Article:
Jumping into a frigid lake, pond or ocean may not appeal to everyone, but for a growing number of adrenaline-seekers and wellness aficionados, the activity — popularly known as “wild swimming” — is one worth traveling for.
During a Global Wellness Summit media event held in New York in late January, Jane Kitchen, editor at large for Spa Business, highlighted wild swimming as one of the top wellness trends for the year. She cited an “absolute explosion of interest” in the practice, which generally involves taking a dip in a cold body of water outdoors.
Wild swimming isn’t the only big trend that wellness experts and analysts have their eyes on this year.
“Things like open-water swimming and winter dips in the ocean that used to be things that only really serious athletes did, we’re now seeing grandmas doing it and a wide range of ages and abilities” participating, Kitchen told attendees.
No longer considered just a niche hobby, wild swimming initially began gaining mainstream traction in the U.K., where it’s become something of pandemic-era national pastime. Now, the craze is quickly spreading to other countries, with proponents alleging that wild swimming can offer health benefits like endorphin release, blood flow stimulation and joint and muscle pain relief.
According to Sian Richardson, a U.K.-based wild swimming enthusiast and founder of the Bluetits Chill Swimmers swim community, wild swimming’s popularity has also been boosted by the social element of the sport, with clubs and groups dedicated to the activity proliferating in recent years.
“When the pandemic hit, people were desperate for human connection,” Richardson said. “And even when things began opening back up, leisure centers — like gyms and swimming pools — didn’t. So, cold-water swimming became appealing as a way of getting some exercise, meeting some people and finding that adrenaline hit that many had been lacking in their lives.”
Last year, the Bluetits partnered with U.K.-based tour operator Different Travel Company to offer members access to multiday wild swimming vacations led by locally trained Bluetits swim coaches, with lifeguards on hand for added safety.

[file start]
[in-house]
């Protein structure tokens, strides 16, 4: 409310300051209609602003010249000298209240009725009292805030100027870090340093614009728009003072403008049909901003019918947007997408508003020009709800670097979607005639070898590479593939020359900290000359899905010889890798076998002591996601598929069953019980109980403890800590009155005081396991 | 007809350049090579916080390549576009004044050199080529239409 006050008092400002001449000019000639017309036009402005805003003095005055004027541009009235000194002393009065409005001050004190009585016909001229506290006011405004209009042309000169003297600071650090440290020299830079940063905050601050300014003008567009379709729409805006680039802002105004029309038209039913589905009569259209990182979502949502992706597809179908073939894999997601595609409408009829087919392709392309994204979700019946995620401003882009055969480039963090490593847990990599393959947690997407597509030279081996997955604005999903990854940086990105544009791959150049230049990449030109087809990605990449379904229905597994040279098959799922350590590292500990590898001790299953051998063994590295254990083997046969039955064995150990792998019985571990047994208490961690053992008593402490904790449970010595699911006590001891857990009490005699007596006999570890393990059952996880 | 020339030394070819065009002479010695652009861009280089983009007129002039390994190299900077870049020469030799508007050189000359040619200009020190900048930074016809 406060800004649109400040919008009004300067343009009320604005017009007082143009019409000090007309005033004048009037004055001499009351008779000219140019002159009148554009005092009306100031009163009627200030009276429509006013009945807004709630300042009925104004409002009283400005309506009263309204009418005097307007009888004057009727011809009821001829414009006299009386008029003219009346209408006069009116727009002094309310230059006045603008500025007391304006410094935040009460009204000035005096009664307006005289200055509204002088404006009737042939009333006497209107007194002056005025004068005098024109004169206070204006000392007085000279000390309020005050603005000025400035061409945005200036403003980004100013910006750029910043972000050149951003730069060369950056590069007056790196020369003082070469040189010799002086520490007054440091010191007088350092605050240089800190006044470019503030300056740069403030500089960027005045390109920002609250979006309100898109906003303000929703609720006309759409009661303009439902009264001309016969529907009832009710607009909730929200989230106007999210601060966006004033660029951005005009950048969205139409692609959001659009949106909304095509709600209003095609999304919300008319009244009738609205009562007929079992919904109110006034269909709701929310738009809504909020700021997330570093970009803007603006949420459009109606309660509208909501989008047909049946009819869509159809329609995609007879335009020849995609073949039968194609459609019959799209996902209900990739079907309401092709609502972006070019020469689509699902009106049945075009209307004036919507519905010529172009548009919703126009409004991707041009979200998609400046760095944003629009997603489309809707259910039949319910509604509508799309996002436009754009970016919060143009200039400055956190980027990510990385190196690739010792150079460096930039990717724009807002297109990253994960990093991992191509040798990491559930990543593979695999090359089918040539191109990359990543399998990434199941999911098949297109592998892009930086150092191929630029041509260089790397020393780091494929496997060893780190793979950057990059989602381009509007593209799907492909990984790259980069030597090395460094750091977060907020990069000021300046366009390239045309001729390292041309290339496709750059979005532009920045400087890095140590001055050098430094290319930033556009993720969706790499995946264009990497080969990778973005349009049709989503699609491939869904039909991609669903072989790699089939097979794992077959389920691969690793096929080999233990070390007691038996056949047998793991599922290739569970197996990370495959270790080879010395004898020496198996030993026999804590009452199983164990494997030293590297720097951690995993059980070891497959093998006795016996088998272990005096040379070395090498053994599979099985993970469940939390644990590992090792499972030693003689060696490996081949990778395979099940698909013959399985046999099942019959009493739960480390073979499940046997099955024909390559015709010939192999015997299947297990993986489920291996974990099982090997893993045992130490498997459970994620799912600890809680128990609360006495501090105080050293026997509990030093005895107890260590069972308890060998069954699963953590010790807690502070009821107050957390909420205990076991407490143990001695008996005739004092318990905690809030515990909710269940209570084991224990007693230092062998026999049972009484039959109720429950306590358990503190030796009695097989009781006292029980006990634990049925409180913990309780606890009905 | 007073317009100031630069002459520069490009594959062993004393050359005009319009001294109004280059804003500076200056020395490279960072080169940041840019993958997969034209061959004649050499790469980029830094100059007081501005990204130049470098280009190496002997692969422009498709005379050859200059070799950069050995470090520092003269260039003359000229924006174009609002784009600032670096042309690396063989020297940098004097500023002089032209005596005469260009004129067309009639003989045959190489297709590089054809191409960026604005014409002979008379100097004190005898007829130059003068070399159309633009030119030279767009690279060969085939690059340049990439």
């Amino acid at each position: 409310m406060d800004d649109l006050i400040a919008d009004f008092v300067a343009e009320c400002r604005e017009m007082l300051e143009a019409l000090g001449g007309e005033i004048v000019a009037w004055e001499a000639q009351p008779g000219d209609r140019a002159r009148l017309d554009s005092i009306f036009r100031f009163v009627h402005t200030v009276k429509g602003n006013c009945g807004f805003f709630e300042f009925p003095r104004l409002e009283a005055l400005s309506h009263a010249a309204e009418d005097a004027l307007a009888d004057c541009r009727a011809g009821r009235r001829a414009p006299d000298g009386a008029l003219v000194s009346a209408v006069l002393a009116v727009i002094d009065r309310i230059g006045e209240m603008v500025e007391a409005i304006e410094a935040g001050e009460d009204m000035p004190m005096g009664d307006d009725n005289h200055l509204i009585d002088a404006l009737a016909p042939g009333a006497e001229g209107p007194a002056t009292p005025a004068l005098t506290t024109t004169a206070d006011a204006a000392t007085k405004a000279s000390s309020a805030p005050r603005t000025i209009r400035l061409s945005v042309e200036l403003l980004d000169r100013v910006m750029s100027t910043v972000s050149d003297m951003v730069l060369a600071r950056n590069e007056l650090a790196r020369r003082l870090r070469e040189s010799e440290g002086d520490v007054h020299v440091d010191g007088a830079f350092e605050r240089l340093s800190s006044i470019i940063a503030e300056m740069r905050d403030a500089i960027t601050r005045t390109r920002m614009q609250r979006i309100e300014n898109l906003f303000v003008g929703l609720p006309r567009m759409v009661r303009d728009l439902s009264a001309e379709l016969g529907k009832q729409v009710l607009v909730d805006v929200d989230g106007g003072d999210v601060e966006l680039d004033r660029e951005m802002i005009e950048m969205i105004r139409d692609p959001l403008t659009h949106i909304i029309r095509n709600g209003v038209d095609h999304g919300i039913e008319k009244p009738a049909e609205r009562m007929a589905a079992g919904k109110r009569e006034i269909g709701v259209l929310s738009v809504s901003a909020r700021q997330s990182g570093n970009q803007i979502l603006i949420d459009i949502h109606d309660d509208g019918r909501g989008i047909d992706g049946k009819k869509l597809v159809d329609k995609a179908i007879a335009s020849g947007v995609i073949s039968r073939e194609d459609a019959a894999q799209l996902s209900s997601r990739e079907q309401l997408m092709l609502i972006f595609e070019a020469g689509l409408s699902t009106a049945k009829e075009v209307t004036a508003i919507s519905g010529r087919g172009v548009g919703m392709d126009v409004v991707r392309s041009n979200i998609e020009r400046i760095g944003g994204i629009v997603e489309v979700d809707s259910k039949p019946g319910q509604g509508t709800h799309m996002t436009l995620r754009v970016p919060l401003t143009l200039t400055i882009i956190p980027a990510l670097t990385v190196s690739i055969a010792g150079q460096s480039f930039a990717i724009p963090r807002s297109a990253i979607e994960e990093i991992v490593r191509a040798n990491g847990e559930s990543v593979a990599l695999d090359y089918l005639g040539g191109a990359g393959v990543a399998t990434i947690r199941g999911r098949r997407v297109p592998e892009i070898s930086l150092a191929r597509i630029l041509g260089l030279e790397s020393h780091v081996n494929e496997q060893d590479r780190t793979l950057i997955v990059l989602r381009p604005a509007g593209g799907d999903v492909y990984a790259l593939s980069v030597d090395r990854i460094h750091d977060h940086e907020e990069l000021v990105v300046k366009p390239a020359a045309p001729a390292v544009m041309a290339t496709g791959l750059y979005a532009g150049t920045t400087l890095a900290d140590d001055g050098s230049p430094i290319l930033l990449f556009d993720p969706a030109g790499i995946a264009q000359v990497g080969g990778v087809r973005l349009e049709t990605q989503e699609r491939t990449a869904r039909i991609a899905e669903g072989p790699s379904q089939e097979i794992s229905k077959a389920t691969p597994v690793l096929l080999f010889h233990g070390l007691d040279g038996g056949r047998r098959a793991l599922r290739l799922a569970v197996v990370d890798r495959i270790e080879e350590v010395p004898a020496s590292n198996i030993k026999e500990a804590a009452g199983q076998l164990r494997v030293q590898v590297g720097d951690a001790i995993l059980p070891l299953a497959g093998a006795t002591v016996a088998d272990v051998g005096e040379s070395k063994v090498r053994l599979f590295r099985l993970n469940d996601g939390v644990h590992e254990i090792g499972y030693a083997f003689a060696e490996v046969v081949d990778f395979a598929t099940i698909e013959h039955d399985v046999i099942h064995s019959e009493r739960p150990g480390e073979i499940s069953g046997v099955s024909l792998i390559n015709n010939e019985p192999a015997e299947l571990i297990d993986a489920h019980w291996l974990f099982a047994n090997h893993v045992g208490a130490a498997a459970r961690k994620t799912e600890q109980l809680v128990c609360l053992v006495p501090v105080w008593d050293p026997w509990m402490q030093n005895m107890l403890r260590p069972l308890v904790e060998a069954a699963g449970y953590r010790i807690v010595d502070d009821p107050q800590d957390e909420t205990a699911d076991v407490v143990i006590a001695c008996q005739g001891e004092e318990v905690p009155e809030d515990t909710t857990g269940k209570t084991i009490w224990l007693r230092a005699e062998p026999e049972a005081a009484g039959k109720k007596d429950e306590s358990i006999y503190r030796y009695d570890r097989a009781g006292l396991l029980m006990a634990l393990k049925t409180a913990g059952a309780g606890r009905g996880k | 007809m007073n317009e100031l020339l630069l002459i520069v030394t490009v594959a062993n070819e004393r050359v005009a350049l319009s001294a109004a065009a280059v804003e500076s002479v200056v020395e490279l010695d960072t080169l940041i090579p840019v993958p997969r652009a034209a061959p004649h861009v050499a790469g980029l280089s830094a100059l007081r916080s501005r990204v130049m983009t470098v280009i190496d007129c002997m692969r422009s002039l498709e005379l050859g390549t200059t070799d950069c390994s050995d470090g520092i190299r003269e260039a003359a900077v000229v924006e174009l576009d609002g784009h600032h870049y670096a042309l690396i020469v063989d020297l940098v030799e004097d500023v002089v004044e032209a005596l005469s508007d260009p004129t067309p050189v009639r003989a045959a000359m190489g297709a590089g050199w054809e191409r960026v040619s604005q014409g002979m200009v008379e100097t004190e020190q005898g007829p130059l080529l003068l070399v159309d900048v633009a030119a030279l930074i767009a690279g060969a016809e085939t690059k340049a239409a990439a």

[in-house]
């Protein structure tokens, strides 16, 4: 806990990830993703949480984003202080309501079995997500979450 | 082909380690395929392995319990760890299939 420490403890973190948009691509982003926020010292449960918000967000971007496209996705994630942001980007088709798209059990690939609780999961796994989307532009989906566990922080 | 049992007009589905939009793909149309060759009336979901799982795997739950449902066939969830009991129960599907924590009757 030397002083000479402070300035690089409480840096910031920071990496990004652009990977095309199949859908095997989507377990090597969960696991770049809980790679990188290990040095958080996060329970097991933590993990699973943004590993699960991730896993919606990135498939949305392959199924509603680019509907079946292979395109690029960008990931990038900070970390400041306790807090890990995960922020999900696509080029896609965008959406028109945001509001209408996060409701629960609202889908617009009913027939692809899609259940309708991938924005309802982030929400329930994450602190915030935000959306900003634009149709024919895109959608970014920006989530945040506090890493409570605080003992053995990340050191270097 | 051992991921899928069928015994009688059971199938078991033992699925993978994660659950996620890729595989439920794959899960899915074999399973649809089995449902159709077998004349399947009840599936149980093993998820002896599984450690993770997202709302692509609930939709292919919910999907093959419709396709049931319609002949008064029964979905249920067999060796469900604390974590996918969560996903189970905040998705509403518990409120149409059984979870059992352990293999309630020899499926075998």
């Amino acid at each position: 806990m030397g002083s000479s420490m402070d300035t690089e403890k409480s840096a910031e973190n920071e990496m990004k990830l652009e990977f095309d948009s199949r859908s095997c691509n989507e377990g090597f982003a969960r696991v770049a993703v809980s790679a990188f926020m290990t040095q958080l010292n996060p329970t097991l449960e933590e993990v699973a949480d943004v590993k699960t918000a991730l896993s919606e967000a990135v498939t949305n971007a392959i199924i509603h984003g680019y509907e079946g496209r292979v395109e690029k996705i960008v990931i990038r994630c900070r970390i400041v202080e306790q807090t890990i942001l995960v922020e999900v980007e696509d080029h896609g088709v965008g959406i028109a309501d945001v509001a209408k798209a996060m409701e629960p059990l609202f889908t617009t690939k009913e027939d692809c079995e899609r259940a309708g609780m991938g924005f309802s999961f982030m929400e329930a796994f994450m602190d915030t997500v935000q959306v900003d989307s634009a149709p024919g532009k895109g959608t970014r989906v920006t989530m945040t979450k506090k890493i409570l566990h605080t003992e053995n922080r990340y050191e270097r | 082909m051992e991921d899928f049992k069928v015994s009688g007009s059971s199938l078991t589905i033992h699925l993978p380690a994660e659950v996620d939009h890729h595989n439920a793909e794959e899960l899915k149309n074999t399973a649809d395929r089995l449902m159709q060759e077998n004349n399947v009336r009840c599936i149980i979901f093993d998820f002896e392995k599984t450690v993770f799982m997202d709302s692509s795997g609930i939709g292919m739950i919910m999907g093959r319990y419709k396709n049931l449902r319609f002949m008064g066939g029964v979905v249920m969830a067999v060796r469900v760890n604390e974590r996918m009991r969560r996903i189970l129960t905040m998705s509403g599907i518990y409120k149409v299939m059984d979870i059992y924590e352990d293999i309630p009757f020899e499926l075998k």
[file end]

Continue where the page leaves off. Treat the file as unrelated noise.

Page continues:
This year’s itineraries include trips to England’s Jurassic Coast and Cornish coastline as well as Iceland. (While Different Travel’s existing swimming itineraries have been crafted exclusively for the Bluetits, the company can arrange bespoke tours and offers commissions to travel advisors.)
According to Richardson, demand for the vacations has been strong. “As soon as we launch them, they’re fully booked within a week.”
Hotels and resorts worldwide are similarly seeing opportunity to tap into wild swimming, with a number of properties incorporating the activity into their wellness programming.
“In the hospitality field, we’re seeing some innovative things happening as a result of resorts dipping their toes into it,” said Spa Business’ Kitchen.
In Sweden, the Hotel J on Nacka Strand suggests pairing an ocean swim from its pier with a sauna session, while upstate New York’s Mohonk Mountain House offers overnight guests access to a complimentary Lakeside Immersion Spa Therapy session. The 75-minute experience kicks off with a dip in nearby Lake Mohonk, followed by hot cider or tea, guided yoga stretches and a warm ginger inhalation therapy.
In Scotland, a new luxury wilderness resort, the Bracken Hide Hotel, will debut a “wild plunge pool” fed by natural spring water when it opens in March. Guests are also encouraged to sit in a surrounding sauna before taking a plunge in the pool.
Bluetits’ Richardson sees plenty more runway for the burgeoning wild swimming-related travel and hospitality segment, citing surging membership numbers and growing interest in what she describes as “bucket-list” swim destinations.
Established in 2014, Richardson said the community exploded during the pandemic, going from 20,000 members to more than 100,000 worldwide. The group has chapters that organize meet-ups across the globe, including offshoots in U.S. markets like Colorado, New York, Washington, California, Pennsylvania and Ohio.
“There are all these destinations that people say, ‘Oh, I’ve always wanted to swim there,’ whether it’s Iceland or Copenhagen or Norway,” Richardson said. “And for people who are inland and aren’t near the sea, a lot of them are willing to travel a hell of a long way to swim.”
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